The government appear to want to adopt tactics learnt from the past. The government response to the 1926 General Strike was to pass laws to make it easier for the employers to break the strikes, make scabbing easier and use the army. However, the government victory came not from new laws but because the TUC, supported by the left-wing TU leaders, called the general strike off on the seventh day. This left the miners to fight alone leading to an unnecessary devastating defeat. The debate about the defeat of 1926 General strike is pursued here in this interesting debate between Duncan Hallas, leading member of the SWP and Tony Benn (sadly, both now passed) – it’s worth a watch. Tony Benn & Duncan Hallas: Lessons of 1926 General Strike
It is clear that Sunak is preparing new trade union legislation to make it even harder for workers to take legal strike action. Worryingly, Paul Novak, the new TUC GS, response to these new laws is to threaten to take the government to court. This strategy clearly will not work and its failure will not only make it even more difficult for workers to withdraw their labour but it will leave those who taking action potentially isolated.
We’ve been here before….
To maintain the level of support from the public as well as from the workers who are taking strike action there needs be a strategy which convinces that victory is possible.
There are times in which merely the result of an industrial action ballot is enough to bring the employers back to the table and agree a significant deal. Or a few days of action can force the employers to back down. But we can’t play by the same old rules using the same strategies. Their side isn’t neither should ours.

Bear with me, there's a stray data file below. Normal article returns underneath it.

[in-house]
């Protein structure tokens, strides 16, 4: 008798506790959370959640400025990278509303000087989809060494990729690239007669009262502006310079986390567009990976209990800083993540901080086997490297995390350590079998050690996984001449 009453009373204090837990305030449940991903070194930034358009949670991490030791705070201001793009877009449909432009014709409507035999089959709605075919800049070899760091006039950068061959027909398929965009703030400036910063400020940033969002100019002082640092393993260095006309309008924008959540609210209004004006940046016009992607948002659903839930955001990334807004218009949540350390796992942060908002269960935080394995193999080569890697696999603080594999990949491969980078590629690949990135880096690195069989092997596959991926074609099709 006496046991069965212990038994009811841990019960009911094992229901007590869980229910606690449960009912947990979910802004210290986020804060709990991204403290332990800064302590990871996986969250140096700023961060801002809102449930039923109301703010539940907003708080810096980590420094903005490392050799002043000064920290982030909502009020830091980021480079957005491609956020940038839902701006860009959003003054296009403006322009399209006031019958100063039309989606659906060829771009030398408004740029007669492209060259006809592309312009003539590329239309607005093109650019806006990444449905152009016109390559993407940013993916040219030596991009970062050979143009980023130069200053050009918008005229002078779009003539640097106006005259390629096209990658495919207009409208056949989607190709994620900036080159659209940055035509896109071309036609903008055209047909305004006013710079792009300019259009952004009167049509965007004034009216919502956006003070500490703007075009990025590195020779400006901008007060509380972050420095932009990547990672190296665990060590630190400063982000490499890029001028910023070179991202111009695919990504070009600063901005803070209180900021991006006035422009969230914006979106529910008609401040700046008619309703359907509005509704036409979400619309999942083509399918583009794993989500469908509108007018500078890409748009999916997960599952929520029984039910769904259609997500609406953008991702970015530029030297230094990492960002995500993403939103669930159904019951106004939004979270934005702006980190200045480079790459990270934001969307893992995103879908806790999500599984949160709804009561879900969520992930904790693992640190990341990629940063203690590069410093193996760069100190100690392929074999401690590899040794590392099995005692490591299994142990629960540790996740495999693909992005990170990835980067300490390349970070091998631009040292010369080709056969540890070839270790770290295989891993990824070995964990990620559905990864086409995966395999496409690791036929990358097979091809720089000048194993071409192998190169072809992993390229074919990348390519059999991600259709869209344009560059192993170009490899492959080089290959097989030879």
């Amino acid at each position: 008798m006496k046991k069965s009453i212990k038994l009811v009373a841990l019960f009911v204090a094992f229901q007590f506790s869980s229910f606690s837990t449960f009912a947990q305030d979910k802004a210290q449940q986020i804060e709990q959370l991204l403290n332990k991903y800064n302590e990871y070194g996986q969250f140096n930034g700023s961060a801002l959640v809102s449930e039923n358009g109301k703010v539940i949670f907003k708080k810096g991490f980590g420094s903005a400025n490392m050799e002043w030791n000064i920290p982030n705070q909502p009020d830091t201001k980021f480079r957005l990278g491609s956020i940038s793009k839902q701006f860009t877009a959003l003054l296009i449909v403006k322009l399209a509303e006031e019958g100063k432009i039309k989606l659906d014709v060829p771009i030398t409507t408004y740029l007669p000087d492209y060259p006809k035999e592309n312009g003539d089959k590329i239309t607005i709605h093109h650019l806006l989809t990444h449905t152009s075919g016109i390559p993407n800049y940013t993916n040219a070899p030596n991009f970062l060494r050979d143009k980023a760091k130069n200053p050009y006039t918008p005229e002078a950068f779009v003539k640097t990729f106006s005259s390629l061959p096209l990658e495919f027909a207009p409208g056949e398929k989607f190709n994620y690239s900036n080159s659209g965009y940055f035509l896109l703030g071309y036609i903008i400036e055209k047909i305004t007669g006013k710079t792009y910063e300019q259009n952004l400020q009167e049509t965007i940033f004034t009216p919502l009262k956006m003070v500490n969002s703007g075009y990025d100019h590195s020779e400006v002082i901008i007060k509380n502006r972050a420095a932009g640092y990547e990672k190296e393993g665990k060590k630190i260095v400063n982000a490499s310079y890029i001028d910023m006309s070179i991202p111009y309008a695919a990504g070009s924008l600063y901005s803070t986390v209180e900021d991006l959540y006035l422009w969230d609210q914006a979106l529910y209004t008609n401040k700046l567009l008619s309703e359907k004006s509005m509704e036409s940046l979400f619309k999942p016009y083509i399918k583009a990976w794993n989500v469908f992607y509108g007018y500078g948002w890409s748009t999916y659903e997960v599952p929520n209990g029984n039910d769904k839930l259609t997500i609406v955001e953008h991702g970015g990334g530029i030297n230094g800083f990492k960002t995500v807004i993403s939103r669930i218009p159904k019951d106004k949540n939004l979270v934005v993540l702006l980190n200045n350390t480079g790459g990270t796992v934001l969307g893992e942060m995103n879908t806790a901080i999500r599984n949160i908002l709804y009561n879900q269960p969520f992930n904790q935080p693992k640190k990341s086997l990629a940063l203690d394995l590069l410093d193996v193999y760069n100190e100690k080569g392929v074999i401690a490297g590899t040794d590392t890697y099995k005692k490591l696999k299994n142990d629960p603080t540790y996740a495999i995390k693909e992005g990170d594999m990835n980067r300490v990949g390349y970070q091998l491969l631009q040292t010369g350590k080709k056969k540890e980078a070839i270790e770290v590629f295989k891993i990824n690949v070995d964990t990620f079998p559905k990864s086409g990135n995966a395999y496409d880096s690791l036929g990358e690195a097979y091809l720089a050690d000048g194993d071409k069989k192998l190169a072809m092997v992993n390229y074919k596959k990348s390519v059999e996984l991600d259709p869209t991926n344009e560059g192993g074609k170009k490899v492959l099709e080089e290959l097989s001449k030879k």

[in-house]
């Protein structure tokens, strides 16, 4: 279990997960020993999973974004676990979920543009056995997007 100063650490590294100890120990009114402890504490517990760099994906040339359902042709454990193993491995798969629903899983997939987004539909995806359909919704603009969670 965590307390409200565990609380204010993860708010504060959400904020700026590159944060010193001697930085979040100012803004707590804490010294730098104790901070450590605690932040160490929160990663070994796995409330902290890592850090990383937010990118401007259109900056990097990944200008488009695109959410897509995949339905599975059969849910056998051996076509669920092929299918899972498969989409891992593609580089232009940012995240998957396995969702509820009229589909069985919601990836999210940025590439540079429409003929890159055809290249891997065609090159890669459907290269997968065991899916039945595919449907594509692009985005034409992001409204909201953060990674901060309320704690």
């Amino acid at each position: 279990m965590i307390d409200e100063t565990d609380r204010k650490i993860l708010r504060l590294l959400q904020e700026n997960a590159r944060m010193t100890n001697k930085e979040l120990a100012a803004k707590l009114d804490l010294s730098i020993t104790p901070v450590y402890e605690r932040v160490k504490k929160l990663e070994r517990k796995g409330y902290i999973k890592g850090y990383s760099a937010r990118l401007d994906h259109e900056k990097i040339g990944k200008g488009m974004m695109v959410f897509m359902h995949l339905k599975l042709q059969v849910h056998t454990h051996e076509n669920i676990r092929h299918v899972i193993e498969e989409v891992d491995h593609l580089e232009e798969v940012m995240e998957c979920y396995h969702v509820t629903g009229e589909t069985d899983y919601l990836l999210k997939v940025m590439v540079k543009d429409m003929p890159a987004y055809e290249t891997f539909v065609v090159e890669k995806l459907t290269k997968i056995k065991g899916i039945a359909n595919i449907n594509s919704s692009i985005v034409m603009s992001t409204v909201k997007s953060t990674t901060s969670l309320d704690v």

As argued above, currently the stakes are too high for the government and the employers to respond to significant ballot results or one- or two-days action. The employers are prepared to ride out several two day strikes over a period of months. The government and employers have held the line. The RMT and CWU are right to shift to calling more sustained action over a shorter period of time.
This doesn’t mean that the government and employers can’t be beaten. They can. But to do so we have to raise the stakes ourselves through prolonged strikes over a shorter period to make the country ungovernable. This would increase the pressure on government, challenge their current strategy of waiting out strikes and provoke divisions amongst their side as some sections of the employers would fear increased crisis and rising and generalised resistance across society.
It doesn’t automatically mean that to win workers have to take indefinite action for months and months. In fact, if the postal and rail workers had taken all their days of strike action all in one go over a week or two-week period it is very likely the government and the employers would have conceded by now.
For workers taking strike action to sustain more prolonged action over a shorter period it will take, out of necessity to facilitate such organisation, more active participation of those on strike with the decisions and running of the disputes through strike committees.
Without such organisation prolonged strike action will be far more difficult to achieve.
For those who are about to enter the field of battle the lessons to draw from the action so far is not to adopt ‘smart’ strategies, or look to limit days of strike action over a long period of time. The government and employers and prepared for that. What they are not prepared for is sustained action including indefinite action over a matter of weeks.
Coordinating and escalating on this basis will put real pressure on the government to concede as employer’s fear where this action might end if concessions aren’t made.
If 2023 is to be the year remembered as the year in which workers won then we will need to take the action that can deliver that victory.
Sean Vernell UCU CCCG Coordinating Sec and National Negotiator.